COPENHAGEN • "Welcome to the new Noma," chef Rene Redzepi said on a bright summer day.
The 37-year-old godfather of the New Nordic movement and the chef at Noma, arguably the world's most influential restaurant, was standing outside what looked like an auditorium-size crack den. Used spray-paint cans lay in heaps amid the weeds of an abandoned lot outside the ragged border of this city's freewheeling neighbourhood.
But he envisioned something else as he climbed a staircase up to a tar-papered roof and gazed out at a lake on the edge of the property.
He plans to close Noma after a final service on New Year's Eve next year and reopen in 2017 with a new menu and a new mission.
And he wants to transform this patch of land into a state-of- the-art urban farm, with Noma at its centre. "It makes sense to have your own farm, as a restaurant of this calibre," he said.
"It makes sense to do it here," he said, despite visual evidence to the contrary.
His plans are nothing if not ambitious. He will put a greenhouse on the roof. He will dig out the old asphalt lot and truck in fresh soil. He wants part of the farm to float.
"We'll build a raft and put a huge field on the raft," he said. "We need a full-time farmer with a team."
He is aware of the gamble. "It really, really, really, really makes me nervous," he said. "I'm not afraid. But it does make me nervous."
The changes at Noma are not driven by necessity. There has not been a rent increase at the original location; business remains brisk. Redzepi simply believes the restaurant, where he has led the kitchen for 12 years, is ready for a dramatic evolution.
For the next two years, he has committed to giving the menu a shake-up. He has become less and less sure that it makes sense for customers to pass through the traditional stages of a tasting menu, from small nibbles to a slab of meat, culminating in sweets and coffee. "We've allowed the format of a tasting menu to dictate what we cook."
He intends to replace the predictable progression with a more fervent adherence to seasonality.
In the fall, Noma's menu will focus on only wild game (from goose to moose) and foraged autumnal ingredients such as mushrooms and forest berries. In the winter, when "the waters are ice-cold and some of the fish have bellies full of roe", Noma will mutate into a seafood restaurant.
Spring and summer? "The world turns green. And so will the menu."
During those months, Noma will become a fully vegetarian restaurant, with much of the bounty ostensibly coming from the farm he wants to conjure up.
"It's huge," he said. "How are you going to give a bowl of spinach the same pleasure that a steak gives? A richness of flavour. That is something that we will deal with."
From late December to the middle of next April, the restaurant staff will be relocating to Sydney, Australia, to see what happens when the Noma approach is applied to Australian ingredients.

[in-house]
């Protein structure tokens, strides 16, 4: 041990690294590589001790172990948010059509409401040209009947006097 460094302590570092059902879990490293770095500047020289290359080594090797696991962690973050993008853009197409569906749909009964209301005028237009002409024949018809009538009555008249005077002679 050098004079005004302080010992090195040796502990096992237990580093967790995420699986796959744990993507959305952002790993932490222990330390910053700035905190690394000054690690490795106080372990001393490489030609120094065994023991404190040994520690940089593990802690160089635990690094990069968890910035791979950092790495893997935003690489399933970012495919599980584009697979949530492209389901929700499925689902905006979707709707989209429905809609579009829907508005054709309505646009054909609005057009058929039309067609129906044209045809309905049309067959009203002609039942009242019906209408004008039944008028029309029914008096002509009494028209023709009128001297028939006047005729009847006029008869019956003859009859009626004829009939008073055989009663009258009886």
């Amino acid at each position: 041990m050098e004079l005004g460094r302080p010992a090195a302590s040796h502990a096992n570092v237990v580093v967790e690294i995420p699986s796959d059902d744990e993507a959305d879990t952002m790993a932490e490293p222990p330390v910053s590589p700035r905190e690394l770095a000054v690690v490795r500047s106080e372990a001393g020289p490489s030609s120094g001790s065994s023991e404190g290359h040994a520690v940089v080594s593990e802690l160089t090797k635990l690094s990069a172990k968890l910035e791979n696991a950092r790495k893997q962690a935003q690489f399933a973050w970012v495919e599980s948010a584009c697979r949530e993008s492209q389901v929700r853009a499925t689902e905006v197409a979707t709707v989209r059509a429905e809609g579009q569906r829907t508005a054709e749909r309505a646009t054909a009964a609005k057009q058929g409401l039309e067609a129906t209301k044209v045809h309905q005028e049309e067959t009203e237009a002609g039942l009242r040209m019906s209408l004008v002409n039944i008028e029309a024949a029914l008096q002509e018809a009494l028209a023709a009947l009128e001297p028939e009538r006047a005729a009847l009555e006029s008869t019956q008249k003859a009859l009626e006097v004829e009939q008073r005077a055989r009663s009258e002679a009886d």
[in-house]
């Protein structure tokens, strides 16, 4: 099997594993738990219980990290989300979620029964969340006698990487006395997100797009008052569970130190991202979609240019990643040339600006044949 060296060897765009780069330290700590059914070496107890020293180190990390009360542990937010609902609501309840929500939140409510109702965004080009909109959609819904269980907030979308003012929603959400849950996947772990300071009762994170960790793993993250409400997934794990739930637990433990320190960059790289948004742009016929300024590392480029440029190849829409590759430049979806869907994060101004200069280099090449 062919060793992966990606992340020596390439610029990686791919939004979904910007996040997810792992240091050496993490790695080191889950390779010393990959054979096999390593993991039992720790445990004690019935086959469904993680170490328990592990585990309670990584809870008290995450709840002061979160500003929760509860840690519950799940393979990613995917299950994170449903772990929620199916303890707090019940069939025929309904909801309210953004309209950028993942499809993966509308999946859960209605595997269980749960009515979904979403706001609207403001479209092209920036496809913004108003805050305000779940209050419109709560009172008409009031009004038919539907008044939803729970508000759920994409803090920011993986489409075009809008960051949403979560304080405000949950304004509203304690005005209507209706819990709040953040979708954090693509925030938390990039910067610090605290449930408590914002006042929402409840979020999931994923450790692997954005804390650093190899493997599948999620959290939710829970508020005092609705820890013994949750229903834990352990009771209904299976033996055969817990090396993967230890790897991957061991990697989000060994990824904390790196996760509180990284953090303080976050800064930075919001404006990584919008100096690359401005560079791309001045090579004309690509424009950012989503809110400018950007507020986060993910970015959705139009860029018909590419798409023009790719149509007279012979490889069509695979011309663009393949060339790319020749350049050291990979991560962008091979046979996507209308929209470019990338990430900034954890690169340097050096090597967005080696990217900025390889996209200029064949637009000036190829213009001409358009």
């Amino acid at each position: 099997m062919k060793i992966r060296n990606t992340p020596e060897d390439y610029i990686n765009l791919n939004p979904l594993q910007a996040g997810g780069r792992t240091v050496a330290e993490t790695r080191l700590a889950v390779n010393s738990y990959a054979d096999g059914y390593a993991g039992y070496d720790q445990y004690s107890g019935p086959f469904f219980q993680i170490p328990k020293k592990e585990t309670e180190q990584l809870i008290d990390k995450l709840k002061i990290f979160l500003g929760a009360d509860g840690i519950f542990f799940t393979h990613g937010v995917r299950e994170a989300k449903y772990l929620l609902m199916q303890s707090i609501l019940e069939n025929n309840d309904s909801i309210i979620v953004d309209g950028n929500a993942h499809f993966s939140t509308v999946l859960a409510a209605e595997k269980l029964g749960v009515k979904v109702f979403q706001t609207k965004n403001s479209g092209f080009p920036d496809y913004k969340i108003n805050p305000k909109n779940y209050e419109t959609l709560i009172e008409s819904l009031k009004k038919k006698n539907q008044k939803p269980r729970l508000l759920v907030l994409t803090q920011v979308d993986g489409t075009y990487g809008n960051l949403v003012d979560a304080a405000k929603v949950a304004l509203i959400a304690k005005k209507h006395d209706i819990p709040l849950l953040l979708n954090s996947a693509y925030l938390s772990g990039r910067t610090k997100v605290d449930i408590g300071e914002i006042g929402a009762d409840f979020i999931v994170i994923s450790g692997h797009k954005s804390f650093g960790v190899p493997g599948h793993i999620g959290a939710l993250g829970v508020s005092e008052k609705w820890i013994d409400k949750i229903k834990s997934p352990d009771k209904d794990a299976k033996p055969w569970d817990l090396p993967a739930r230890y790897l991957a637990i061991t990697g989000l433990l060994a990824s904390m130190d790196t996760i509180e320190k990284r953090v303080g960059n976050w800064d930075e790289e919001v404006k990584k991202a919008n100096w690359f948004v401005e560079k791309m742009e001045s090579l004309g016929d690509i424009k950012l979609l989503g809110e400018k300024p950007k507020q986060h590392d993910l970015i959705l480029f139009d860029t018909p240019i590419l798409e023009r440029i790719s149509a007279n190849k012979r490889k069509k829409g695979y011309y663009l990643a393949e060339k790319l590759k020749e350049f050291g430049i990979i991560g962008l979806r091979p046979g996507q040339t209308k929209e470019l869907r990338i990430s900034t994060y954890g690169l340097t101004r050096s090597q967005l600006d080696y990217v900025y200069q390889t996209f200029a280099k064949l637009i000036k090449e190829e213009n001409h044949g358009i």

It undertook a similar experiment in Tokyo this year and the Japanese reverence for the seasons clearly had a deep influence on his thinking. "It's as if everything they eat is at the right moment," he said.
For the first time in his career, he is partnering to open a second restaurant, a more casual enterprise in Copenhagen with chef Kristian Baumann heading the kitchen, and he has lured Irish chef Trevor Moran to leave the Catbird Seat in Nashville and return to Noma (where he worked for four years) to help lead the next wave.
Evidence suggests that Redzepi's employees are accustomed to hearing him ordering them to steer for the high seas. Every week at Noma, after the final dinner service, they gather in the kitchen for Saturday Night Projects, where young cooks are asked to put together their own dishes for his inspection and analysis. He even broadcasts it via Periscope.
"That's what keeps it exciting, it stays fresh," said Malcolm Livingston II, who moved from New York last year to become Noma's pastry chef.
Over the years, it has pioneered approaches to fermentation, ageing, foraging and even cooking with insects. "You're taking risks every time you move forward," said head chef Daniel Giusti.
But a big leap into agriculture could be the riskiest move of all. "That's where the challenge will come in," he said. "Are we growing the right stuff? Is it good? I know Rene. It's going to have to be great."
Technically, Noma's new home lies in the centre of the city, even though it feels like some faraway vegetation-tangled edge.
Redzepi may be seeking wilder pastures at the right time. A new walkable bridge will soon connect Nyhavn, one of the most tourist- packed parts of Copenhagen, to the dock-like zone that houses Noma and its fermentation lab. As often happens in New York City, gentrification is surging in.
"Of course, we could just stay put and do what we do there," he said. "But I think we won't progress."
He seemed rapt as he stood among the weeds and broken glass, as if admiring the new Noma in its finished state. "I have yet to meet anyone who thinks this is a stupid thing," he said.
He pondered this observation for a second or two. Then he got antsy, as he often does. "I can't stand still like this," he said.
NEW YORK TIMES